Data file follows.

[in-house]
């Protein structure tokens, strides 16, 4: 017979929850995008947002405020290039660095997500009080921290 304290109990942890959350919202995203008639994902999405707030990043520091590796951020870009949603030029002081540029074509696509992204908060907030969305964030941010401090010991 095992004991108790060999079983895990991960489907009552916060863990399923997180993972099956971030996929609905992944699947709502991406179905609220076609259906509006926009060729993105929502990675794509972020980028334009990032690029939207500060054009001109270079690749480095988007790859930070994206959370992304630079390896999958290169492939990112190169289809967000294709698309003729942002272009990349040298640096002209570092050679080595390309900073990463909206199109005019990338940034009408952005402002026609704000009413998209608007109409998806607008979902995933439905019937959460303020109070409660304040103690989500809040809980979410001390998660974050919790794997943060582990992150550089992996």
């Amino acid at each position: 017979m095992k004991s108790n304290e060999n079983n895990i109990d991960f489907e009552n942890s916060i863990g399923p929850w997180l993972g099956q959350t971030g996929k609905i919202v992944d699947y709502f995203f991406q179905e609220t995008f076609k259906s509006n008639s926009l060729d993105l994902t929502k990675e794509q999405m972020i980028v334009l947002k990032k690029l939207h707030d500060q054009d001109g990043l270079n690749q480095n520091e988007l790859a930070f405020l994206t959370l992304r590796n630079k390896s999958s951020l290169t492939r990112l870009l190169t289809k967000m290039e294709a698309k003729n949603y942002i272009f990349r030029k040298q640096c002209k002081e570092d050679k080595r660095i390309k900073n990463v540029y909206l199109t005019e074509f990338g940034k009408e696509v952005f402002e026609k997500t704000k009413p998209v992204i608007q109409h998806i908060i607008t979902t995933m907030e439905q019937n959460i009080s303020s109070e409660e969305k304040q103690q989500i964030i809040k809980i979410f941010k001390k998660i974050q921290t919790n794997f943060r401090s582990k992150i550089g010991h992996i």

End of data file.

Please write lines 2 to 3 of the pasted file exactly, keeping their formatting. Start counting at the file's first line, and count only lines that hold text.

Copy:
């Protein structure tokens, strides 16, 4: 017979929850995008947002405020290039660095997500009080921290 304290109990942890959350919202995203008639994902999405707030990043520091590796951020870009949603030029002081540029074509696509992204908060907030969305964030941010401090010991 095992004991108790060999079983895990991960489907009552916060863990399923997180993972099956971030996929609905992944699947709502991406179905609220076609259906509006926009060729993105929502990675794509972020980028334009990032690029939207500060054009001109270079690749480095988007790859930070994206959370992304630079390896999958290169492939990112190169289809967000294709698309003729942002272009990349040298640096002209570092050679080595390309900073990463909206199109005019990338940034009408952005402002026609704000009413998209608007109409998806607008979902995933439905019937959460303020109070409660304040103690989500809040809980979410001390998660974050919790794997943060582990992150550089992996």
């Amino acid at each position: 017979m095992k004991s108790n304290e060999n079983n895990i109990d991960f489907e009552n942890s916060i863990g399923p929850w997180l993972g099956q959350t971030g996929k609905i919202v992944d699947y709502f995203f991406q179905e609220t995008f076609k259906s509006n008639s926009l060729d993105l994902t929502k990675e794509q999405m972020i980028v334009l947002k990032k690029l939207h707030d500060q054009d001109g990043l270079n690749q480095n520091e988007l790859a930070f405020l994206t959370l992304r590796n630079k390896s999958s951020l290169t492939r990112l870009l190169t289809k967000m290039e294709a698309k003729n949603y942002i272009f990349r030029k040298q640096c002209k002081e570092d050679k080595r660095i390309k900073n990463v540029y909206l199109t005019e074509f990338g940034k009408e696509v952005f402002e026609k997500t704000k009413p998209v992204i608007q109409h998806i908060i607008t979902t995933m907030e439905q019937n959460i009080s303020s109070e409660e969305k304040q103690q989500i964030i809040k809980i979410f941010k001390k998660i974050q921290t919790n794997f943060r401090s582990k992150i550089g010991h992996i």